“We've gone to preoperative acetaminophen and Gabapentin, two medicines that aren't narcotics but are designed to spare the use of narcotics in the post-operative phase,” said Dr. William Hathaway, chief medical officer at Mission Hospital.
Mission is using regional anesthesia before surgery to keep Paula and others from ever relying on pills post-op.
“They inject Lidocaine and other medications locally to numb a joint before they do the surgery,” Dr. Hathaway said.
This is as the NC Stop Act works to put a serious dent in the amount of prescribed opioids.
“We've got to shut down the supply of the drugs that come into the community or patients getting started on prescription drugs that lead to addiction problems,” Dr. Hathaway said.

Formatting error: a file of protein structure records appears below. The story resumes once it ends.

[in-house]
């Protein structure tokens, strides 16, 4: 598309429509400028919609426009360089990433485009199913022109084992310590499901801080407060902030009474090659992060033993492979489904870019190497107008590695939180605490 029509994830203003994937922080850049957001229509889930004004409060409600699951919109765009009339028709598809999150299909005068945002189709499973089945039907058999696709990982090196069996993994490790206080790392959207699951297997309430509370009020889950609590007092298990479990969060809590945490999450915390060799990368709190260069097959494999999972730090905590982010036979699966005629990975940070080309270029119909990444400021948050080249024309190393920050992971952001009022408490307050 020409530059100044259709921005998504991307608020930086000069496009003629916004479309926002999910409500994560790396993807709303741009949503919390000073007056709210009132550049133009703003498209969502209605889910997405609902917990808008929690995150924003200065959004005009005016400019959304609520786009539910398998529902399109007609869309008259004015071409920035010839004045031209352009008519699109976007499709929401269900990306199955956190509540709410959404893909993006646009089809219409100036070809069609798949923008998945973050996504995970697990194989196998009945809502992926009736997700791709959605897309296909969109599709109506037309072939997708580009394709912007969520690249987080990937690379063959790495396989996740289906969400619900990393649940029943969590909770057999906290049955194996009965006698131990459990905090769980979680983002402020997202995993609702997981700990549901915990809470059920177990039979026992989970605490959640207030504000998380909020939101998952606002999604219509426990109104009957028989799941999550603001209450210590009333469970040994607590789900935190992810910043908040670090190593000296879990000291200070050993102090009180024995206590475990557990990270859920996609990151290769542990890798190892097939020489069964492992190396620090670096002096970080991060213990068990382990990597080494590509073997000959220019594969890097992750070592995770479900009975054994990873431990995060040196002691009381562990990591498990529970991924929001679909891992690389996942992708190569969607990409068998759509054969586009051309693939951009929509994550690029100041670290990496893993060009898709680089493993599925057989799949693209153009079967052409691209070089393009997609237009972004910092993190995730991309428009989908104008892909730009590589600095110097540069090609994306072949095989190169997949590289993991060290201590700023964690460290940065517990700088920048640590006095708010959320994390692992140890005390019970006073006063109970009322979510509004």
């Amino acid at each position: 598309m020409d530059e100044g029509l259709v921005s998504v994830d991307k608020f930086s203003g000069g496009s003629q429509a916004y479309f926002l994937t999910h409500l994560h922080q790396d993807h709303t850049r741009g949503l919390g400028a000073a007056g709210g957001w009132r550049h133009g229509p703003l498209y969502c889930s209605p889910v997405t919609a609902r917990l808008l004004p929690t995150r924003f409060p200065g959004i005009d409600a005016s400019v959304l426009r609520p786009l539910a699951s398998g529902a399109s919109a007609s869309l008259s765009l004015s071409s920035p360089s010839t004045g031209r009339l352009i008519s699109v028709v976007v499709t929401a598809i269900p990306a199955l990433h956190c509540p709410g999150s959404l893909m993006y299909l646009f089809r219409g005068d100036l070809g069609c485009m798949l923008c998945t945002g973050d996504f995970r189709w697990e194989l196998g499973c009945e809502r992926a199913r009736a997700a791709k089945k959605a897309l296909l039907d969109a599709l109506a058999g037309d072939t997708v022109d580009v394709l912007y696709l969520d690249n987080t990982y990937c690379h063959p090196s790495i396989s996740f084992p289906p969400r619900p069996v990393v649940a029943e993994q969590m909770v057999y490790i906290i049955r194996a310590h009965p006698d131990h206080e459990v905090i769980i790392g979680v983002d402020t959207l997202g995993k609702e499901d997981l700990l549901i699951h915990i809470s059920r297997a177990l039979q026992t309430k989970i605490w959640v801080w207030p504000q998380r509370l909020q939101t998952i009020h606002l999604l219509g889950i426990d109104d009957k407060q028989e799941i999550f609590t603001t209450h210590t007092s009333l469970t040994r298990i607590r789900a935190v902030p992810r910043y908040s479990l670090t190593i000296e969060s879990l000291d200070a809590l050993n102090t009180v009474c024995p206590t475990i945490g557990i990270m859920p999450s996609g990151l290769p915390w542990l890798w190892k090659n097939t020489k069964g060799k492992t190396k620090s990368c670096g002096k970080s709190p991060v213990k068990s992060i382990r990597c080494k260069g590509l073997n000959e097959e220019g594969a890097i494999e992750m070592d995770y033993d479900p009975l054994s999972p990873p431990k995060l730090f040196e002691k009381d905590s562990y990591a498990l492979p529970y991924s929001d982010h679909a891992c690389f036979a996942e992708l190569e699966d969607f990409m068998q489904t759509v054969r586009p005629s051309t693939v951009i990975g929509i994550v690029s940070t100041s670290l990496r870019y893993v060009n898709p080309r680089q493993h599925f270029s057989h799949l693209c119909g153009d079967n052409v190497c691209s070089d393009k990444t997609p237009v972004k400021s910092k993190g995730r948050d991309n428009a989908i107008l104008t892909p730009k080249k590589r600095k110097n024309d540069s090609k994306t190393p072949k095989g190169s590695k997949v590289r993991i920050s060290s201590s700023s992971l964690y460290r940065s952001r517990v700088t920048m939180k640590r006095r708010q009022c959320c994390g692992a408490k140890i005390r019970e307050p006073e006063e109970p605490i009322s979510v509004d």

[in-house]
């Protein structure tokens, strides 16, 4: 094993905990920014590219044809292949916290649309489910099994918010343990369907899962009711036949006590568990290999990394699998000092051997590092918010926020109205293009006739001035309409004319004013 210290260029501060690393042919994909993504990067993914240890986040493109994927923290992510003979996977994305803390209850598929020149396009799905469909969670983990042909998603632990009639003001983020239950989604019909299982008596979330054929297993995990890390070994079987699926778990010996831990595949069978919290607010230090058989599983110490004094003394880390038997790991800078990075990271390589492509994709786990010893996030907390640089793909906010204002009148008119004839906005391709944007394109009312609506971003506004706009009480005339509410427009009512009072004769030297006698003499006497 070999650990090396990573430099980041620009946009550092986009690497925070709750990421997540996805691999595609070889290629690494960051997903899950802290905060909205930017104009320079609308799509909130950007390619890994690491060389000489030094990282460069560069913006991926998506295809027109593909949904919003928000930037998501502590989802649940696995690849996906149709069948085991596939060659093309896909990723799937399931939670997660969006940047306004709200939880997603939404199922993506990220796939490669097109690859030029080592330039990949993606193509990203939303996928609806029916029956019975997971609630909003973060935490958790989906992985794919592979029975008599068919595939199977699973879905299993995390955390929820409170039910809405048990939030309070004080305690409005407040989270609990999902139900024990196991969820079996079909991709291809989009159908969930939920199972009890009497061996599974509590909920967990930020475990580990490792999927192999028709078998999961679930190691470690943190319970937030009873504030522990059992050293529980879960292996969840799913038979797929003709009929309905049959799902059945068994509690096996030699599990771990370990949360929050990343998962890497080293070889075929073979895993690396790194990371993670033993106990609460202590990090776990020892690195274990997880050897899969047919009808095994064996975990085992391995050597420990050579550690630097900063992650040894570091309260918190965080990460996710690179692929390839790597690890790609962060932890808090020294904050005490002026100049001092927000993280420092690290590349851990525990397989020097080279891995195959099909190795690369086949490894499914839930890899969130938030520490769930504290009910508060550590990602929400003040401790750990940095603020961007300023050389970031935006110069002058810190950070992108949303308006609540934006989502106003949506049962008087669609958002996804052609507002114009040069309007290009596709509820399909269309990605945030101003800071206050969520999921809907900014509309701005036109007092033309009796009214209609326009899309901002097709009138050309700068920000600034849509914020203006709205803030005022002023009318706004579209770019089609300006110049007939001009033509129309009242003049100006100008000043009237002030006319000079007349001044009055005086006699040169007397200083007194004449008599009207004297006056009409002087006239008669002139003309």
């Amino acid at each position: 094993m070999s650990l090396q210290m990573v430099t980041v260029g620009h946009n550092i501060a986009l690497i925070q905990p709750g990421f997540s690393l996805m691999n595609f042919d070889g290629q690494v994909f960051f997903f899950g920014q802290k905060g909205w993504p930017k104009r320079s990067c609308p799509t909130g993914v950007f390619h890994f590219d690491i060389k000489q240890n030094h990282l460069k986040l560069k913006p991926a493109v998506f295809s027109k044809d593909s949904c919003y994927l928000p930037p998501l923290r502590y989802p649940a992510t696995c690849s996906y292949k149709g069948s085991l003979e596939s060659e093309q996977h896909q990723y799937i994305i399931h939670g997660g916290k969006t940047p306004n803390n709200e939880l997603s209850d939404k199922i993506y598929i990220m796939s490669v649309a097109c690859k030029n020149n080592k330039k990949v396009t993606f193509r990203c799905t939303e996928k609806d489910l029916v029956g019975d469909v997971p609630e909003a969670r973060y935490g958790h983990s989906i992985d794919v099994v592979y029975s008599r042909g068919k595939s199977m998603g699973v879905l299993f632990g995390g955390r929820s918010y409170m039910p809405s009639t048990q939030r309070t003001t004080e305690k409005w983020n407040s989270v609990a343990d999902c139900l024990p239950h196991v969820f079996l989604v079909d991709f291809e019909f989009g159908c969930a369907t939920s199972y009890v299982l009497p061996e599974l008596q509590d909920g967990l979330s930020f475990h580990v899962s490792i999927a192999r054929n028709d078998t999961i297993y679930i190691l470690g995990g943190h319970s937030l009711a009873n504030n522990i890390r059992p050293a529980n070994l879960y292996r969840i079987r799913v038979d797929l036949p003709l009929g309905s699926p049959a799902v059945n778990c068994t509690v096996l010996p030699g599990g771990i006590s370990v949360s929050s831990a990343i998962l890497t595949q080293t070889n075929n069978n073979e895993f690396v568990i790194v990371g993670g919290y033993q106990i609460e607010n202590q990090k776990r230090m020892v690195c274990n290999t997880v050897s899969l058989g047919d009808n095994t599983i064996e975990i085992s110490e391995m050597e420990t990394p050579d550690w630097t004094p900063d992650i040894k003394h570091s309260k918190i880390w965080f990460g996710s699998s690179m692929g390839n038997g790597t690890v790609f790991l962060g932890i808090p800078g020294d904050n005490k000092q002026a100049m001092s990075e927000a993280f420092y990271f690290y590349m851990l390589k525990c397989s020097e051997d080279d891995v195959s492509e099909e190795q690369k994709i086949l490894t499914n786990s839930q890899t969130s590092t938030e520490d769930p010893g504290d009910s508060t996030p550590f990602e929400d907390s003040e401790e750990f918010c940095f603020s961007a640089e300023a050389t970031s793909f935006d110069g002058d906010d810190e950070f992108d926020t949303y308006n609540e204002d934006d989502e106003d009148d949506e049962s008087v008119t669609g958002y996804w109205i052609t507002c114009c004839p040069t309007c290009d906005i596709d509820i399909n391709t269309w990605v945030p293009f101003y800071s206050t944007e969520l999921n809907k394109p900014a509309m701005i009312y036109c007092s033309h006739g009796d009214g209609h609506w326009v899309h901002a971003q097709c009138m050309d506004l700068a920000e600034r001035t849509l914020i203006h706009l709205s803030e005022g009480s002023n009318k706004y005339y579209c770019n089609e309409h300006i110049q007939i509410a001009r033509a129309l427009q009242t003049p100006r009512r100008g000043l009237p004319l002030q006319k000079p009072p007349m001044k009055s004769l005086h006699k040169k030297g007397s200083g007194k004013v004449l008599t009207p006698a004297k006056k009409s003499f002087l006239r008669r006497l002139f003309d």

NC STOP Act new measures
The state is off to a slow start. Through March, some 16,000 doctors were still prescribing more than a weeks’ worth of opioids to at least one patient in a six month period.
The State Department of Health and Human Services says that doesn't necessarily mean those physicians are in violation of the NC STOP Act. Whether or not a given prescription complies with the terms of the STOP Act depends on a variety of factors related to an individual patient, their medical history, and their relationship with the provider. Most of those data elements are not part of the record, and so it is tough to determine how many are complying with the law.
Blue Cross Blue Shield of North Carolina counted 4,500 medical professionals exceeding state law through mid-April. North Carolina Attorney General Josh Stein, who pioneered the STOP Act did not expect instantaneous compliance.
“It was going to take time to reeducate them about what the law actually requires,” Stein said.